‘A Stormy Summer Night’ (‘Orage’): Film Review
Assistant director Fabrice Camoin makes his feature debut with an adaptation of a 1960 novel by Marguerite Duras.
The oeuvre of French writer Marguerite Duras has yielded an array of cinematic offerings, ranging from Alain Resnais’s masterpiece, Hiroshima mon amour, to Jean-Jacques Annaud’s kinky fit of Eastern exotica, The Lover, to the adaptations that Duras herself directed — most notably the Delphine Seyrig starrer, India Song.
Working with one of the author’s lesser-known texts — the short novel 10:30 on a Summer Night, which was already brought to the screen in 1966 by Jules Dassin, with Romy Schnedier in the lead role — debuting director Fabrice Camoin tries to update the material to contemporary times, but winds up with an uneven mélange of psychological drama and stylistic thriller in A Stormy Summer Night (Orage).
Starring comic actress Marina Fois, cast heavily against type as a woman under the influence of booze and a bad marriage, and Sami Bouajila as the fugitive she tries to help escape from a double-murder charge, the elliptically spun narrative (scripted by Camoin and Ariane Fert (Sister Smile)) has some strong visual touches and an impressively atmospheric setting, but remains altogether muddled and unconvincing in terms of its story. A small theatrical release in France will be followed by offshore stints at festivals and in Francophone territories catering to scattered Duras completists.
Obliquely cutting between two storylines that will eventually fuse together, the film follows the travails of alcoholic Parisian bourgeoise, Maria (Fois), whose road trip to Spain with her crotchety husband (Louis-Do de Lencquesaing) and friend (Valerie Donzelli, serving no real purpose) is cut short by a thunderstorm, forcing them to lay up at a roadside hotel. While wandering the grounds in a drunken stupor, Maria crosses paths with Nabil (Bouajila), a French North African fleeing from the cops after shooting his wife and her lover in what was clearly a crime of passion.
Soon the pair is on the run, stealing cars, pointing guns and failing to reach any sort of mutual understanding as they cross the border en route toward a certain doom. During the joy(less) ride, Camoin never really delves into either character’s psyche, and we’re constantly left pondering who these people are: If Nabil at least has an excuse for his act — although the idea of a love crime seems slightly outdated in 2015 — Maria comes across as a blithering, binge-drinking mess, latching on to the handsome criminal in what appears to be an attempt to escape her own existential misery.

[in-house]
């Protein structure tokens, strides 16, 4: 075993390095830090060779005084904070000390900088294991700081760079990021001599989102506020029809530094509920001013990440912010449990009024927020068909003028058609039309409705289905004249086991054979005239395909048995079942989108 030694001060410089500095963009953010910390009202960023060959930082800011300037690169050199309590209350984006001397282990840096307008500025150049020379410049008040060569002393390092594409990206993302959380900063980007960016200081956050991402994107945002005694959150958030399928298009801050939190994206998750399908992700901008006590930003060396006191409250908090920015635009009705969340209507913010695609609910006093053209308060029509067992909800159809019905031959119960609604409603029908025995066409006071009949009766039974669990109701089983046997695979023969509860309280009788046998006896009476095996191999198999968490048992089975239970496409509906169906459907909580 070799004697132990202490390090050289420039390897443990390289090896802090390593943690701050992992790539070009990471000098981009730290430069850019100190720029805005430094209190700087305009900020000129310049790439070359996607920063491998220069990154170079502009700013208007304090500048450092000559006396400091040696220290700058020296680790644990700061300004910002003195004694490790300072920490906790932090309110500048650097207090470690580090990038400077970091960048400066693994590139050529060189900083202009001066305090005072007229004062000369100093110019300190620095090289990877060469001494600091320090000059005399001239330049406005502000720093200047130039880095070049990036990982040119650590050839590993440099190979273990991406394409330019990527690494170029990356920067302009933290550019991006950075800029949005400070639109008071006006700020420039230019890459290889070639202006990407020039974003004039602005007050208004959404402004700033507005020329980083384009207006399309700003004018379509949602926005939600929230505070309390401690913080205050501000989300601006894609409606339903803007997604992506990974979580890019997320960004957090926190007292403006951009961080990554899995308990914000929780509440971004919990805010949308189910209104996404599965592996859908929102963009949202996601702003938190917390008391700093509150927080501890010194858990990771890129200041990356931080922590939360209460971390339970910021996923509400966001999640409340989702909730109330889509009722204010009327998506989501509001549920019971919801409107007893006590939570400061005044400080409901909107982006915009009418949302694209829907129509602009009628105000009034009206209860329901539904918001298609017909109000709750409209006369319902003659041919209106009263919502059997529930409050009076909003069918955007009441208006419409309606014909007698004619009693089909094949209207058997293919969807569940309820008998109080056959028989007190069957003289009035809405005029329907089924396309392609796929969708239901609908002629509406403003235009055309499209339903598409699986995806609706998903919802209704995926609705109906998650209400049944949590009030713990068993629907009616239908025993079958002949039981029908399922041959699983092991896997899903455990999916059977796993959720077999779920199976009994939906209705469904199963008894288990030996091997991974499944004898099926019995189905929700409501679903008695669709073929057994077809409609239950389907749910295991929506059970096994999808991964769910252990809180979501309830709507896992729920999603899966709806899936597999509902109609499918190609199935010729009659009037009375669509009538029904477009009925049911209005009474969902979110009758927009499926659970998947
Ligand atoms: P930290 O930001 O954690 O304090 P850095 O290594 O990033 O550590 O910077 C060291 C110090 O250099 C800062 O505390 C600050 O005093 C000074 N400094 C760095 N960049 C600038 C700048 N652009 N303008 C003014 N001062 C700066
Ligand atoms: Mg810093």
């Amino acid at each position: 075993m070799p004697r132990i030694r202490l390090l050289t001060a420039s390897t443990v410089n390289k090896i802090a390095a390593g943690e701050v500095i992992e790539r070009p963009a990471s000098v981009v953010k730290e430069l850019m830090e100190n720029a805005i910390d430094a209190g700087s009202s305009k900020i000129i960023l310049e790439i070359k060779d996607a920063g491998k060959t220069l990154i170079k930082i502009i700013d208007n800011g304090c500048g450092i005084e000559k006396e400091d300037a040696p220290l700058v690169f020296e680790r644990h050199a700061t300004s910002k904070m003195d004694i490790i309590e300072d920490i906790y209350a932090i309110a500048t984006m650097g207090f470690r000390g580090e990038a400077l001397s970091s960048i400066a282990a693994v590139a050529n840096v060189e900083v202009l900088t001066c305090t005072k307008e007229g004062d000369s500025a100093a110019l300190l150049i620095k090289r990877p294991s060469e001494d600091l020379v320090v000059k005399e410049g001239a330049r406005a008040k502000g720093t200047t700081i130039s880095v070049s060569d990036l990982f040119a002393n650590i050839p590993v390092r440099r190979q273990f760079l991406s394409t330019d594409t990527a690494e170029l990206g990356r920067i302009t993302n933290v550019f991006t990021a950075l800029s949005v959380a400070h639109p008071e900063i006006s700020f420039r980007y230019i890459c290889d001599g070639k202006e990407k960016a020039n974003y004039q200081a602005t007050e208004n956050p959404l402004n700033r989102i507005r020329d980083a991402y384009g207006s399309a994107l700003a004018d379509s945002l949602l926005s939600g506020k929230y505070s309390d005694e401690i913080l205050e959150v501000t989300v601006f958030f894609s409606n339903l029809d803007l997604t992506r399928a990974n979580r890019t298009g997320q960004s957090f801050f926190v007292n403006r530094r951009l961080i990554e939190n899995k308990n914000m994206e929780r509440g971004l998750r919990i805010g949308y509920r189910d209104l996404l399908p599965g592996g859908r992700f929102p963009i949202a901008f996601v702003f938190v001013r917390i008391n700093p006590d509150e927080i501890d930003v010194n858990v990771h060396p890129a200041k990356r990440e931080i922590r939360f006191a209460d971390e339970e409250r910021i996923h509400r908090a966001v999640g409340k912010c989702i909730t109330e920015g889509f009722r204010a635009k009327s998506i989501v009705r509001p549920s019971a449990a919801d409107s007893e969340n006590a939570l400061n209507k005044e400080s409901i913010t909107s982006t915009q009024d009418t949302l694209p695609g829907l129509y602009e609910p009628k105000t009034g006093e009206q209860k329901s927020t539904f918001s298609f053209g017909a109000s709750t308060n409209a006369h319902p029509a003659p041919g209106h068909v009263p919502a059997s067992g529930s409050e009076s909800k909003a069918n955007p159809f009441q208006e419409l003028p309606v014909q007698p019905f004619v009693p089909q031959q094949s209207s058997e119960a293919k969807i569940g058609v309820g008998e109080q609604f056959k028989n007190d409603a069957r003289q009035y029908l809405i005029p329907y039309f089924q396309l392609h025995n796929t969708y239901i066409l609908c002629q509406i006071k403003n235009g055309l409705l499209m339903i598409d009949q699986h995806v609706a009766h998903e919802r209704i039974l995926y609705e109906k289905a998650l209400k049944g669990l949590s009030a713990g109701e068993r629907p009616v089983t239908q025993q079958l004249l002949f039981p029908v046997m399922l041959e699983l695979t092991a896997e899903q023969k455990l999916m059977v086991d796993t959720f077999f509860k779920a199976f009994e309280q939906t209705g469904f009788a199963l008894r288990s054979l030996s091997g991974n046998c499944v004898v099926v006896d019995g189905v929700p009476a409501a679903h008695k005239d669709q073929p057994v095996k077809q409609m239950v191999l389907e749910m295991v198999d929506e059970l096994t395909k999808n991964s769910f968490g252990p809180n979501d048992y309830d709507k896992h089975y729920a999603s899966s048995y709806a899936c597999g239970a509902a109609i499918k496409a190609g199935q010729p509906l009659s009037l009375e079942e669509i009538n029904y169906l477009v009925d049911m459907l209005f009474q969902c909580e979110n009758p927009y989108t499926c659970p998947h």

The director (who worked as first AD on comedies like The Hedgehog and The Date Coach) fares better in the technical department, creating a foreboding ambiance through murky widescreen cinematography (by Pierre Gantelmi d’Ille and David Chizallet), while using the tenebrous weather conditions and rural locations to underline the helpless state of his protagonists. Editing by Muriel Breton (Hideaway) faithfully mimics the enigmatic style of Duras’ writing, but can sometimes seem too abstruse, as if scenes were left on the cutting room floor for other reasons.
Fully committed performances by Fois (Polisse) and Bouajila (Outside the Law) cannot overcome an underlying sense of dramatic inertia, leaving us with two people who travel to what seems like the end of the earth, but never really wind up anywhere.
Production companies: Les Films du Poisson
Cast: Marina Fois, Sami Bouajila, Valerie Donzelli, Louis-Do de Lencquesaing
Director: Fabrice Camoin
Screenwriters: Fabrice Camoin, Ariane Fert, freely adapted from the novel “Dix heures et demi du soir en ete” by Marguerite Duras
Producers: Laetitia Gonzalez, Yael Fogiel
Directors of photography: Pierre Gantelmi d’Ille, David Chizallet
Production designers: Emmanuel de Chauvigny, Christophe Offret
Costume designer: Bethsabee Dreyfus
Editor: Muriel Breton
Composer: Alexis Rault
Casting directors: Constance Demontoy, Marion Touitou
Sales agent: Rezo
No rating, 83 minutes